Carlos Ghosn, President and CEO of Nissan, came on strong last year at the Tokyo Motor Show, where he announced that Infiniti was building a concept “stylish, compact, high performance four-seat luxury Infiniti with zero emissions.” Recent reports say the new EV will use the Nissan Leaf platform, though the car will be much faster than the Leaf. It may or may not look like the Essence concept pictured here.
The gnostic Mr. Ghosn had these further remarks to make about EVs:
We want lots of buyers quickly, so we are making a family car. We have no intention to make a niche EV. Besides, big vehicles are too heavy for today’s batteries, which is why our car will be compact.
Japanese companies are dead serious about electric cars. Mitsubishi announced today that it intends to triple annual production of its i-MiEV over the next three years. The plan is to make 9,000 this fiscal year (starting April 1), 18,000 the next, and 30,000 starting April 2012. Ambitious, huh? Especially since they have sold 1,400 to date in Japan, with no plans to hit the U.S. until April of 2011.
At a price of 4.59 million yen ($51,000), the i-MiEV is more than twice the cost of a Toyota Prius. Its big competitor will be the Leaf, which like the i-MiEV will run up to 100 miles on one battery charge. Mitsubishi says it’s working to bring the price down to the Prius level.
So, have these guys got stars in their eyes and beans for brains? Yeah, I think so. There will be bottlenecks and severe limitations on how fast the EV market can grow, and no one can accurately predict production advancements or tech breakthroughs or realignments in infrastructure. No one can predict the future, not even Carlos Ghosn.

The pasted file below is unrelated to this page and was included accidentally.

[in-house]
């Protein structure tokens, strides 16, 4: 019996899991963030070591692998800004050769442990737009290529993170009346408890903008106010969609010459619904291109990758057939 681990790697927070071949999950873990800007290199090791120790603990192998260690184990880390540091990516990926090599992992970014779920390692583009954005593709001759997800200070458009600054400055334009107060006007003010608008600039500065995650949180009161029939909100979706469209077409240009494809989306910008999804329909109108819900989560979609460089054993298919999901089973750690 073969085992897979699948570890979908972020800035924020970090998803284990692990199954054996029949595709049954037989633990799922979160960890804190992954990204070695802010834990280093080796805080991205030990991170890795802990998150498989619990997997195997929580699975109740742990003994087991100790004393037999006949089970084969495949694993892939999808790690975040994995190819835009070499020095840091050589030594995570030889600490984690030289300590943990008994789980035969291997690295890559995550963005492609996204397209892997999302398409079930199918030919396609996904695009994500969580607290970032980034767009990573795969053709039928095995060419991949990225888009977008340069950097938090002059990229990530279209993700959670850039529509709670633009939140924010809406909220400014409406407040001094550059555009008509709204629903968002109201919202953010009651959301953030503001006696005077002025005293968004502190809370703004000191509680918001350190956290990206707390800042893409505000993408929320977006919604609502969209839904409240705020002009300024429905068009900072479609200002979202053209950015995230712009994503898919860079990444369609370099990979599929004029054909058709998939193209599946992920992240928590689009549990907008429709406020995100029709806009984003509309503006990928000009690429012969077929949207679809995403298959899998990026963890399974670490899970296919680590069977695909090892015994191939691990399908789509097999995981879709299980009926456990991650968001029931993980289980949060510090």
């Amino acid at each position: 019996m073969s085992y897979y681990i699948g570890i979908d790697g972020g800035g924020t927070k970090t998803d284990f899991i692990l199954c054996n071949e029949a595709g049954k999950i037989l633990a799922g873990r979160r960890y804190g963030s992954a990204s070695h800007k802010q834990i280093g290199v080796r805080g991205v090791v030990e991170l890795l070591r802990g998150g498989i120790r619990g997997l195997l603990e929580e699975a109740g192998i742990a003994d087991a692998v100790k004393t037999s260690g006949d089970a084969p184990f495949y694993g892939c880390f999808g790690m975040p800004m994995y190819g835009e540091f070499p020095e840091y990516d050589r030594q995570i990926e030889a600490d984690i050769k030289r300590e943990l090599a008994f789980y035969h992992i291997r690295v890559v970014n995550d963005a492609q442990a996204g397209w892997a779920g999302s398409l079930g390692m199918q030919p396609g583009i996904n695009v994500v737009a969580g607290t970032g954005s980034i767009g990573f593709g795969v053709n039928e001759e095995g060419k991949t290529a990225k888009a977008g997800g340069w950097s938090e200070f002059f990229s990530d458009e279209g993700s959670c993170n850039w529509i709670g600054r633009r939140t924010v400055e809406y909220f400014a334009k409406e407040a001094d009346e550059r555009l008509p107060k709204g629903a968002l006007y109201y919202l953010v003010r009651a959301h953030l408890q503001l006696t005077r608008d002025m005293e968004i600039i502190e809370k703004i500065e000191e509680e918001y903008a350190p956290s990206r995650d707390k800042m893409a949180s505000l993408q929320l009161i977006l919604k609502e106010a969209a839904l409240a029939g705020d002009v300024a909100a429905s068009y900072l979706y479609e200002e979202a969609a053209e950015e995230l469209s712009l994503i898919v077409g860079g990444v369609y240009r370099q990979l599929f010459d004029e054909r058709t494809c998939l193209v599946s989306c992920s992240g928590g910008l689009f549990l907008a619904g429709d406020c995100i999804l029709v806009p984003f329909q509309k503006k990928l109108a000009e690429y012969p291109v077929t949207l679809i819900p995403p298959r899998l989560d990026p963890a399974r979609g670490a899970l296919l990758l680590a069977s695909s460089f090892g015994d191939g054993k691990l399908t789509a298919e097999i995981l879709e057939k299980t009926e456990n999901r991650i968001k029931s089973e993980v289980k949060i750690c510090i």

We all know the big problem right now is batteries. A story in Automotive News (subscription) says that as infrastructure builds out to support EVs, by 2018-2020 “consumer demand for battery-powered vehicles will take off,” and demand for lithium ion batteries will grow to four times the present capacity.
So the more crazy ideas car designers and builders can come up with, the better. Maybe some will take hold. One especially far-out concept is the P-Eco, from the current Michelin Challenge Design competition. The P-Eco uses bumps and vibrations and other movements to generate electricity by piezoelectric devices and recharge its batteries.
Okay, skeptics, we know piezo devices aren’t nearly efficient enough to recharge car batteries alone today. But shouldn’t such thinking be encouraged?